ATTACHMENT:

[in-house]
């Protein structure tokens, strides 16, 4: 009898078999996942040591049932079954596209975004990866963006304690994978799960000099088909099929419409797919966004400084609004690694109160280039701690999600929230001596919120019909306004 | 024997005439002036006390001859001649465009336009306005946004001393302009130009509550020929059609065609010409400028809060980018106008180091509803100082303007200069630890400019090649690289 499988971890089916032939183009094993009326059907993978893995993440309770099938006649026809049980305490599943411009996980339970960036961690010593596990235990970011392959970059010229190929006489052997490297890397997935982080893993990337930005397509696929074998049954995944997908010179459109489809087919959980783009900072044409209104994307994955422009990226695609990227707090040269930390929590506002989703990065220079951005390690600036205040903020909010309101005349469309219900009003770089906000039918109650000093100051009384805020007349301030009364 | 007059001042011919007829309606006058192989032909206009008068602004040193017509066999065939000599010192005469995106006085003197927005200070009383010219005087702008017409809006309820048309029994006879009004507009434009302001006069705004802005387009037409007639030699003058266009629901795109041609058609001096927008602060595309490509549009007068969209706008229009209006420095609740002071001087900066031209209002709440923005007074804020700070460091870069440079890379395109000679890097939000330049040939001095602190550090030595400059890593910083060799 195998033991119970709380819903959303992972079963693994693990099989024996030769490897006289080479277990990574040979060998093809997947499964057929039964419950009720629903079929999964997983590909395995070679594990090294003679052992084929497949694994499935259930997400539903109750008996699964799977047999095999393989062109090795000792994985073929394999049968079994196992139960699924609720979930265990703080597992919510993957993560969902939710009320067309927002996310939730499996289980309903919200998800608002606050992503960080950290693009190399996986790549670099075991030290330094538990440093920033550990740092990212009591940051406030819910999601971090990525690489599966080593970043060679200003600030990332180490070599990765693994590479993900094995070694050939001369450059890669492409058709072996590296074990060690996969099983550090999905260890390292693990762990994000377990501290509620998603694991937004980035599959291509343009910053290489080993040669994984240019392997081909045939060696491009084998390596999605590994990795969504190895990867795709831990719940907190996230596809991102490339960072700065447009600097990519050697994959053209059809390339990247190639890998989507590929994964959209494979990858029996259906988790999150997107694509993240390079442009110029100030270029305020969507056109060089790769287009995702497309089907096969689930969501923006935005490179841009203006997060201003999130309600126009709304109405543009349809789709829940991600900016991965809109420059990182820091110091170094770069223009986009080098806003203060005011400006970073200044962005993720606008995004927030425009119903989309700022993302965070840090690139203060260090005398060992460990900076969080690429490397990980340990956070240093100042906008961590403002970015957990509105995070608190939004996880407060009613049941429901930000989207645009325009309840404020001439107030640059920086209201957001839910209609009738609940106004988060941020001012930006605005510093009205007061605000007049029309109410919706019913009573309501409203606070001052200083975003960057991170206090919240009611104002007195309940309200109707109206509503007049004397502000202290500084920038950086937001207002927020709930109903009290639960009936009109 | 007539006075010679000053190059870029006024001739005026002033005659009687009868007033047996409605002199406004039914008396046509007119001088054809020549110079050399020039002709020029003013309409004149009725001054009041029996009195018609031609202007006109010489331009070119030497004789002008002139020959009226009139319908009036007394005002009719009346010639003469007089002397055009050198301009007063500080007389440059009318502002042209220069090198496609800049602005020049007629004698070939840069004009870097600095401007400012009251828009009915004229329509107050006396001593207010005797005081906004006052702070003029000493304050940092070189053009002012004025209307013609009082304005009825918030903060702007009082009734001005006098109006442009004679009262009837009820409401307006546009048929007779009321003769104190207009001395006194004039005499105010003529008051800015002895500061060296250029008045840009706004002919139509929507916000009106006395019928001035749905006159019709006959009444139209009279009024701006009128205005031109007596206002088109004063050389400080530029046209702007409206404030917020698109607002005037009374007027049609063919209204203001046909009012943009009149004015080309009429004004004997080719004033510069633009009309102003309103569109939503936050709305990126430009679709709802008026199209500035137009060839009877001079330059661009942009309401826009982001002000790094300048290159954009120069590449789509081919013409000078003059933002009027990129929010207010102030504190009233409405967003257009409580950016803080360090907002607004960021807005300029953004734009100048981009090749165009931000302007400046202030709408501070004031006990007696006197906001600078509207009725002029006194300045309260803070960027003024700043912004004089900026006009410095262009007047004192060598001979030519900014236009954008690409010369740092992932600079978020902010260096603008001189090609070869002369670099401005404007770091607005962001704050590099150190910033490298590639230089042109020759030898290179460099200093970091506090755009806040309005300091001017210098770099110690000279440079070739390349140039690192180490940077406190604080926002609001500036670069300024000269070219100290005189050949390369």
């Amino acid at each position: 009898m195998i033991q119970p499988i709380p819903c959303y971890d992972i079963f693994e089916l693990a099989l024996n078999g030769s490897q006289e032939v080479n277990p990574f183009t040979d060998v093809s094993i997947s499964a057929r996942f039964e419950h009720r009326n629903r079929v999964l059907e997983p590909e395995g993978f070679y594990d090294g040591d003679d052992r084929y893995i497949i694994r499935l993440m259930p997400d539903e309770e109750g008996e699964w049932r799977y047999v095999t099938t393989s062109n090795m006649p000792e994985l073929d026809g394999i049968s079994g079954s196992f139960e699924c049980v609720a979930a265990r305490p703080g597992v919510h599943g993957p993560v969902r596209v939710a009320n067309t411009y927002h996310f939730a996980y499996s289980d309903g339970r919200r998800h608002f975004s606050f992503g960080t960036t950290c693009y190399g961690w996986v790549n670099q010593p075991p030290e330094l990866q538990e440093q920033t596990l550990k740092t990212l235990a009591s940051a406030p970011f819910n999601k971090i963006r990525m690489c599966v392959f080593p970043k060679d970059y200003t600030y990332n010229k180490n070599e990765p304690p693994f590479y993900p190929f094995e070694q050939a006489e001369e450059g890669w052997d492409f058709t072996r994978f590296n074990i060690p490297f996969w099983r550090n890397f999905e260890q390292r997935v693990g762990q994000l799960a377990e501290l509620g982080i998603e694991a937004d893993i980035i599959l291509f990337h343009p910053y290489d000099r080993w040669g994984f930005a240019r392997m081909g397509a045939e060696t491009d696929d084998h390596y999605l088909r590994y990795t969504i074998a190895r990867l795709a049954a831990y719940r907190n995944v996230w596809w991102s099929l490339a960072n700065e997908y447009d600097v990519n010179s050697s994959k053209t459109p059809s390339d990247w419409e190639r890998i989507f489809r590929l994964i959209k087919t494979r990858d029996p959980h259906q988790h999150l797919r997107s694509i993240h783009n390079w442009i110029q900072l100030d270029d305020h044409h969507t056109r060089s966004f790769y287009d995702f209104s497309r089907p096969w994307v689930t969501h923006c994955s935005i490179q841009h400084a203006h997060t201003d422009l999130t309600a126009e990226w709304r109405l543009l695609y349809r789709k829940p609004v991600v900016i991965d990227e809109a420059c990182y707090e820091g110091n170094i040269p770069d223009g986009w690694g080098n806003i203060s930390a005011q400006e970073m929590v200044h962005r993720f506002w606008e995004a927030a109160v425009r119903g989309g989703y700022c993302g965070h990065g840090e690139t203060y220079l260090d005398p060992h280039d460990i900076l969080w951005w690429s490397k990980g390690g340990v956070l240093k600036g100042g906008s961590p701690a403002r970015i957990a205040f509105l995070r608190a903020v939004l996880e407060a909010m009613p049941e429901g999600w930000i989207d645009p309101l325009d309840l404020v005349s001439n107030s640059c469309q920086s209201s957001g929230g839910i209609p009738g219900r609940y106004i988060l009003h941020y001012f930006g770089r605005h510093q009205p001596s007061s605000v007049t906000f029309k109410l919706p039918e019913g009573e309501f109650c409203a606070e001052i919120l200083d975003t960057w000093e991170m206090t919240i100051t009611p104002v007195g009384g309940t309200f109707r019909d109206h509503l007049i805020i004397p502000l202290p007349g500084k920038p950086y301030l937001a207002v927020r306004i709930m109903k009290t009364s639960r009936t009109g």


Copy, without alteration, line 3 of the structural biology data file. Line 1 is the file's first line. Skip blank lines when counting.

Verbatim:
């Amino acid at each position: 009898m195998i033991q119970p499988i709380p819903c959303y971890d992972i079963f693994e089916l693990a099989l024996n078999g030769s490897q006289e032939v080479n277990p990574f183009t040979d060998v093809s094993i997947s499964a057929r996942f039964e419950h009720r009326n629903r079929v999964l059907e997983p590909e395995g993978f070679y594990d090294g040591d003679d052992r084929y893995i497949i694994r499935l993440m259930p997400d539903e309770e109750g008996e699964w049932r799977y047999v095999t099938t393989s062109n090795m006649p000792e994985l073929d026809g394999i049968s079994g079954s196992f139960e699924c049980v609720a979930a265990r305490p703080g597992v919510h599943g993957p993560v969902r596209v939710a009320n067309t411009y927002h996310f939730a996980y499996s289980d309903g339970r919200r998800h608002f975004s606050f992503g960080t960036t950290c693009y190399g961690w996986v790549n670099q010593p075991p030290e330094l990866q538990e440093q920033t596990l550990k740092t990212l235990a009591s940051a406030p970011f819910n999601k971090i963006r990525m690489c599966v392959f080593p970043k060679d970059y200003t600030y990332n010229k180490n070599e990765p304690p693994f590479y993900p190929f094995e070694q050939a006489e001369e450059g890669w052997d492409f058709t072996r994978f590296n074990i060690p490297f996969w099983r550090n890397f999905e260890q390292r997935v693990g762990q994000l799960a377990e501290l509620g982080i998603e694991a937004d893993i980035i599959l291509f990337h343009p910053y290489d000099r080993w040669g994984f930005a240019r392997m081909g397509a045939e060696t491009d696929d084998h390596y999605l088909r590994y990795t969504i074998a190895r990867l795709a049954a831990y719940r907190n995944v996230w596809w991102s099929l490339a960072n700065e997908y447009d600097v990519n010179s050697s994959k053209t459109p059809s390339d990247w419409e190639r890998i989507f489809r590929l994964i959209k087919t494979r990858d029996p959980h259906q988790h999150l797919r997107s694509i993240h783009n390079w442009i110029q900072l100030d270029d305020h044409h969507t056109r060089s966004f790769y287009d995702f209104s497309r089907p096969w994307v689930t969501h923006c994955s935005i490179q841009h400084a203006h997060t201003d422009l999130t309600a126009e990226w709304r109405l543009l695609y349809r789709k829940p609004v991600v900016i991965d990227e809109a420059c990182y707090e820091g110091n170094i040269p770069d223009g986009w690694g080098n806003i203060s930390a005011q400006e970073m929590v200044h962005r993720f506002w606008e995004a927030a109160v425009r119903g989309g989703y700022c993302g965070h990065g840090e690139t203060y220079l260090d005398p060992h280039d460990i900076l969080w951005w690429s490397k990980g390690g340990v956070l240093k600036g100042g906008s961590p701690a403002r970015i957990a205040f509105l995070r608190a903020v939004l996880e407060a909010m009613p049941e429901g999600w930000i989207d645009p309101l325009d309840l404020v005349s001439n107030s640059c469309q920086s209201s957001g929230g839910i209609p009738g219900r609940y106004i988060l009003h941020y001012f930006g770089r605005h510093q009205p001596s007061s605000v007049t906000f029309k109410l919706p039918e019913g009573e309501f109650c409203a606070e001052i919120l200083d975003t960057w000093e991170m206090t919240i100051t009611p104002v007195g009384g309940t309200f109707r019909d109206h509503l007049i805020i004397p502000l202290p007349g500084k920038p950086y301030l937001a207002v927020r306004i709930m109903k009290t009364s639960r009936t009109g």